author = "Ladd, {Alan P.} and Gomez, {Gerardo A.} and Jacobson, {Lewis E.} and Broadie, {Thomas A.} and Scherer, {L. R.} and Solotkin, {Kathleen C.}",
year = "2002",
language = "English",
volume = "68",
pages = "421--424",
journal = "American Surgeon",
issn = "0003-1348",
publisher = "Southeastern Surgical Congress",
number = "5",

}

TY - JOUR

T1 - Emergency room thoracotomy

T2 - Updated guidelines for a level I trauma center

AU - Ladd, Alan P.

AU - Gomez, Gerardo A.

AU - Jacobson, Lewis E.

AU - Broadie, Thomas A.

AU - Scherer, L. R.

AU - Solotkin, Kathleen C.

PY - 2002

Y1 - 2002

N2 - The purpose of this study was to evaluate whether 1995 study conclusions influenced patient selection and subsequent survival and whether indications for emergency room thoracotomy (ERT) could be further limited on the basis of patient physiologic status. A retrospective review of patient demographics, physiologic status both at the scene and on arrival to the emergency room (ER), and survival was performed on those who underwent ERT from July 1995 to December 1999. Sixty-five patients underwent ERT for sustained gunshot wounds and 14 patients for stab wounds. There were no survivors from Class I or II at the scene or Class I on presentation to the ER. Although there was a significant decrease in patients of Class I at the scene (27% vs 8%) and in the ER (58.3% vs 35.4%) the overall survival rate remained the same (2.6%). ERT could be eliminated for patients of Class I or II at the scene and for those of Class I on arrival to the ER without negating survivors; survival would improve to 16.2 per cent.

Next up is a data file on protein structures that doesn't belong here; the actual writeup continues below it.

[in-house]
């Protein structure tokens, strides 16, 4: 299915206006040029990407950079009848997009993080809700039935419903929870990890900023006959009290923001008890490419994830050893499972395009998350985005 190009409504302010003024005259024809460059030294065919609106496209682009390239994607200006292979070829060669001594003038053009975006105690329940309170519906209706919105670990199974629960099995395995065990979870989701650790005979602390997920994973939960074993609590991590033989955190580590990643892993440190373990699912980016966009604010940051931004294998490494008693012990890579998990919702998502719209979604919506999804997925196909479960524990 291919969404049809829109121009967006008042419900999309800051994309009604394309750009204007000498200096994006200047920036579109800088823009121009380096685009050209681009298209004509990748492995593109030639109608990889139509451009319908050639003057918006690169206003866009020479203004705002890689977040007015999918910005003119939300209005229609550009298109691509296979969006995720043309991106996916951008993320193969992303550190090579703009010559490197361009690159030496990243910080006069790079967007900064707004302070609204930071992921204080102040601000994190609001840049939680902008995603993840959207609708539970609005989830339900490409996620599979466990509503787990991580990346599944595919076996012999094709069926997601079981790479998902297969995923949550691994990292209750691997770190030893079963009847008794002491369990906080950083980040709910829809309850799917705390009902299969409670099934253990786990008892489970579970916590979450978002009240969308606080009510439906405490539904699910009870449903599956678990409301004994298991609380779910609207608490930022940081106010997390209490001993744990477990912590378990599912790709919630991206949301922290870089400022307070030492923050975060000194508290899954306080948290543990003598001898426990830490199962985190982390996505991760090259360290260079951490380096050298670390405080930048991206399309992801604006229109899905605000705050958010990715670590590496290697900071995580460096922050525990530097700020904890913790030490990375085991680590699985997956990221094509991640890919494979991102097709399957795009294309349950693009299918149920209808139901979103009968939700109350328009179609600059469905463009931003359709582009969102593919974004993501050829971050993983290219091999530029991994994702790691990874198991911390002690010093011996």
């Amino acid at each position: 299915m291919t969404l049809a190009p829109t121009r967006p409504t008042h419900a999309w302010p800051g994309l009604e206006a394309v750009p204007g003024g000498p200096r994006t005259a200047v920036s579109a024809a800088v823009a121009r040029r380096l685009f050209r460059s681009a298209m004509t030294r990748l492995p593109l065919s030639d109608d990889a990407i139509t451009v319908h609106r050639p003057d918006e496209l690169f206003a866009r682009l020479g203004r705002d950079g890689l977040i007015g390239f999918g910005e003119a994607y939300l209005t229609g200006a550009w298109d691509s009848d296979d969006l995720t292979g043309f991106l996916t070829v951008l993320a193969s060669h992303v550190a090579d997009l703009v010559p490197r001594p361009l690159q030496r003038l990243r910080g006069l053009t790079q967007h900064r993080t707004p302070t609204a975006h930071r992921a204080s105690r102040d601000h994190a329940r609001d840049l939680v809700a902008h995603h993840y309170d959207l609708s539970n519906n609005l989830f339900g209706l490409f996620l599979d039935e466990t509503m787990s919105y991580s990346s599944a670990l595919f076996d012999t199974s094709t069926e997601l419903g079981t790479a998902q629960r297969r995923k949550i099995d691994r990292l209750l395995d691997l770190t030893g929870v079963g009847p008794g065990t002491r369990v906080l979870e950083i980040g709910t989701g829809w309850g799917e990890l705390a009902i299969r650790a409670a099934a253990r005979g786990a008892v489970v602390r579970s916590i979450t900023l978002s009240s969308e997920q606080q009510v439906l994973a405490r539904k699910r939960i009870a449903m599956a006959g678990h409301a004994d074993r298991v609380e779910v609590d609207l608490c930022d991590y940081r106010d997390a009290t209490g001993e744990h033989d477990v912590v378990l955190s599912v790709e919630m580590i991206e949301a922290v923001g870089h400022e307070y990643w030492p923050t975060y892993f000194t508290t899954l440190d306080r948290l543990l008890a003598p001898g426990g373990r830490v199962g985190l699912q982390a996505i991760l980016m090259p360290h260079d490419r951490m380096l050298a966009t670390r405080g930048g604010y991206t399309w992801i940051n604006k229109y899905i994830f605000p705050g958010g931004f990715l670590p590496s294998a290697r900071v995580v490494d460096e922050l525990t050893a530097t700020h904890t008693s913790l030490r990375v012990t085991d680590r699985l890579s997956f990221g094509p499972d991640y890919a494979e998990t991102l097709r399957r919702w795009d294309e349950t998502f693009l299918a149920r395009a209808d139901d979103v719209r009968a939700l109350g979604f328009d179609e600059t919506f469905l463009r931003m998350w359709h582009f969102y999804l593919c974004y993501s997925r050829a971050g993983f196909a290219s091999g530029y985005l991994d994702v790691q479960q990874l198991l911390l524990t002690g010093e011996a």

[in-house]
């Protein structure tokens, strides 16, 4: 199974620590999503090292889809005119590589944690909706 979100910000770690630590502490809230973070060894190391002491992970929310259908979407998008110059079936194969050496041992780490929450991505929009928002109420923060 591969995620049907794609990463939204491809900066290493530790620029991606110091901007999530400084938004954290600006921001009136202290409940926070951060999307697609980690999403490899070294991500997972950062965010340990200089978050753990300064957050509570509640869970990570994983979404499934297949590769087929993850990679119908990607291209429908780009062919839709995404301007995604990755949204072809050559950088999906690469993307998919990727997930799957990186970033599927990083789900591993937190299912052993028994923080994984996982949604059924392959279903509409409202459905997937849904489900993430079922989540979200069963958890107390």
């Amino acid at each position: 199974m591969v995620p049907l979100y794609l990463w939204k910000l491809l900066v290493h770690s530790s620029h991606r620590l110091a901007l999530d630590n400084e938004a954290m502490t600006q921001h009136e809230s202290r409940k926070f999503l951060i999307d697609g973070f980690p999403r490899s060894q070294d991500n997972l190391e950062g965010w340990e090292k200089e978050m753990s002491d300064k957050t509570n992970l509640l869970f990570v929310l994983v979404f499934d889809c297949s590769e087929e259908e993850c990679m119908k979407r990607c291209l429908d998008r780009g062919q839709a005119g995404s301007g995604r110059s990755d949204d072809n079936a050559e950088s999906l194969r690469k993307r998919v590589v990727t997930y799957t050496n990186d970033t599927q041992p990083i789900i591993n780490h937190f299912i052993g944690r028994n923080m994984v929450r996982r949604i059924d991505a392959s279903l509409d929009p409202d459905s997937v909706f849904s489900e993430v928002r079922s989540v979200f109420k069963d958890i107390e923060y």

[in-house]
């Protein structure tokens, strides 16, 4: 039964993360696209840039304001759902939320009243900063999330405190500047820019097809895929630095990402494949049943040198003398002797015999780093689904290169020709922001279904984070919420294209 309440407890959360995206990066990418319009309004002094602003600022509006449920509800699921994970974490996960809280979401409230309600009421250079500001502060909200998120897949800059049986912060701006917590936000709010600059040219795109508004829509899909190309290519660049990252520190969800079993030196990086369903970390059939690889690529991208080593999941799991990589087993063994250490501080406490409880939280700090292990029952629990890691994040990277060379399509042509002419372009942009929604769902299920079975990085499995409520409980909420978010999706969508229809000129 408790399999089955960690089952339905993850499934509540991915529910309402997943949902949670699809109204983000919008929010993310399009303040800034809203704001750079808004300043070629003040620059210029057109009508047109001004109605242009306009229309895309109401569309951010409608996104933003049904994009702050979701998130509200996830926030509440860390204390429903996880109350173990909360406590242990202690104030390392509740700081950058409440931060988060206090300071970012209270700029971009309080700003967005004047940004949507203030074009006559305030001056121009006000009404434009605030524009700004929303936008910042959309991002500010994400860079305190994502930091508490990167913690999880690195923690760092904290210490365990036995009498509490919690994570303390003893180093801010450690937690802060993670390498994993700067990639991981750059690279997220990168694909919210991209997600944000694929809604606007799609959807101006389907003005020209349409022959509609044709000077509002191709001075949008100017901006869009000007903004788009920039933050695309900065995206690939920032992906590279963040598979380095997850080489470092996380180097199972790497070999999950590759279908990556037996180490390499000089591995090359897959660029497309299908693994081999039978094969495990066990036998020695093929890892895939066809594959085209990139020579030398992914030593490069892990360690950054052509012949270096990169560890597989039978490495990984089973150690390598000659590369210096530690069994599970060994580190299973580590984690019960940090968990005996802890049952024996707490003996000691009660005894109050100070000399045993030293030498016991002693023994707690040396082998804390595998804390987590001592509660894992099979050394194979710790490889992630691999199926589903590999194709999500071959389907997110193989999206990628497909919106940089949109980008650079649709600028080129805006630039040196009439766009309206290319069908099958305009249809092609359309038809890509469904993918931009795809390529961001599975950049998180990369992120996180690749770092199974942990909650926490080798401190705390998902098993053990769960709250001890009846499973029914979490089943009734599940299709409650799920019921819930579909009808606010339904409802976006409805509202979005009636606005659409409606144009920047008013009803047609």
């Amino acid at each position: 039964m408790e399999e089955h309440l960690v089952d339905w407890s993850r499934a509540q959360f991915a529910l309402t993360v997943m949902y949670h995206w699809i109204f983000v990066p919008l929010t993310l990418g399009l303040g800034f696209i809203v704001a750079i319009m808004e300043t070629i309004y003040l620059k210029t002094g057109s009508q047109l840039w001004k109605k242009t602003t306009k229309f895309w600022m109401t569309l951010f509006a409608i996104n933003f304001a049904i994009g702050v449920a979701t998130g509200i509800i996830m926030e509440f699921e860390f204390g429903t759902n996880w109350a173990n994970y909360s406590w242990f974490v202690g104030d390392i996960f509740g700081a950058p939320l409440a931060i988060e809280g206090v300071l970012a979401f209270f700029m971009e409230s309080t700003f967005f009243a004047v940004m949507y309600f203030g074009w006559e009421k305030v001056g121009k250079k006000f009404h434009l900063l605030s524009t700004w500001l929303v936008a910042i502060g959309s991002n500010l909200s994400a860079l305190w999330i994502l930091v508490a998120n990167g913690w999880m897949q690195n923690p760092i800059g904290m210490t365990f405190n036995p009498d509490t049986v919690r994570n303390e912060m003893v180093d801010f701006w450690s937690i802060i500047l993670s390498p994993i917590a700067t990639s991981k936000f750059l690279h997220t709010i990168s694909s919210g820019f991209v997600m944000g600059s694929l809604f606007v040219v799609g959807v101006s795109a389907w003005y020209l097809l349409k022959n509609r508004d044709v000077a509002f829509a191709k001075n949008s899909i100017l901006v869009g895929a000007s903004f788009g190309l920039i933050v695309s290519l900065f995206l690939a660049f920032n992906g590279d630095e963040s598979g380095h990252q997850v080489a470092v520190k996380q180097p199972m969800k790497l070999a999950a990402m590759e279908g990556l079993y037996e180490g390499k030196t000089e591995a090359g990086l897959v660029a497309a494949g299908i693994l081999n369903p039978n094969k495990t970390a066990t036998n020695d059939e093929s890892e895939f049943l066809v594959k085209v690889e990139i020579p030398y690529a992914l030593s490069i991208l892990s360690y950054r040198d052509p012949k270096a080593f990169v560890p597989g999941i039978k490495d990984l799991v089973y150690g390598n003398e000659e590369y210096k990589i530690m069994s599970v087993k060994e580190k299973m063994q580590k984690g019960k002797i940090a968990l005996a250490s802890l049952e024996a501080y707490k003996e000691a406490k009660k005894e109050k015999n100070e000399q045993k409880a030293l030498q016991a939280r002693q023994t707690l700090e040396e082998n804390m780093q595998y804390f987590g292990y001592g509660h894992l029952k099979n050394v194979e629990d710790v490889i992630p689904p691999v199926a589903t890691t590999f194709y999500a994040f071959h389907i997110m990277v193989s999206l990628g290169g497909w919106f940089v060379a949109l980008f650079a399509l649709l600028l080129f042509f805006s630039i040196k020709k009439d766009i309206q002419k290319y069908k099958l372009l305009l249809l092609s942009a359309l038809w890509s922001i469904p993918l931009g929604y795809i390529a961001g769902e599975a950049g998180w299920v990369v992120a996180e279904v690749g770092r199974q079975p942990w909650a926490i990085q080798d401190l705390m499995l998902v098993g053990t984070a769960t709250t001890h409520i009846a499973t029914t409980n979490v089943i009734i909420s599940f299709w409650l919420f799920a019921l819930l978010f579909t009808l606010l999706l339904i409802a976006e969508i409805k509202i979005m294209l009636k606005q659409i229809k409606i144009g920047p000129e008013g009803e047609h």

AB - The purpose of this study was to evaluate whether 1995 study conclusions influenced patient selection and subsequent survival and whether indications for emergency room thoracotomy (ERT) could be further limited on the basis of patient physiologic status. A retrospective review of patient demographics, physiologic status both at the scene and on arrival to the emergency room (ER), and survival was performed on those who underwent ERT from July 1995 to December 1999. Sixty-five patients underwent ERT for sustained gunshot wounds and 14 patients for stab wounds. There were no survivors from Class I or II at the scene or Class I on presentation to the ER. Although there was a significant decrease in patients of Class I at the scene (27% vs 8%) and in the ER (58.3% vs 35.4%) the overall survival rate remained the same (2.6%). ERT could be eliminated for patients of Class I or II at the scene and for those of Class I on arrival to the ER without negating survivors; survival would improve to 16.2 per cent.

UR - http://www.scopus.com/inward/record.url?scp=0036583331&partnerID=8YFLogxK

UR - http://www.scopus.com/inward/citedby.url?scp=0036583331&partnerID=8YFLogxK

M3 - Article

C2 - 12017148

AN - SCOPUS:0036583331

VL - 68

SP - 421

EP - 424

JO - American Surgeon

JF - American Surgeon

SN - 0003-1348

IS - 5

ER -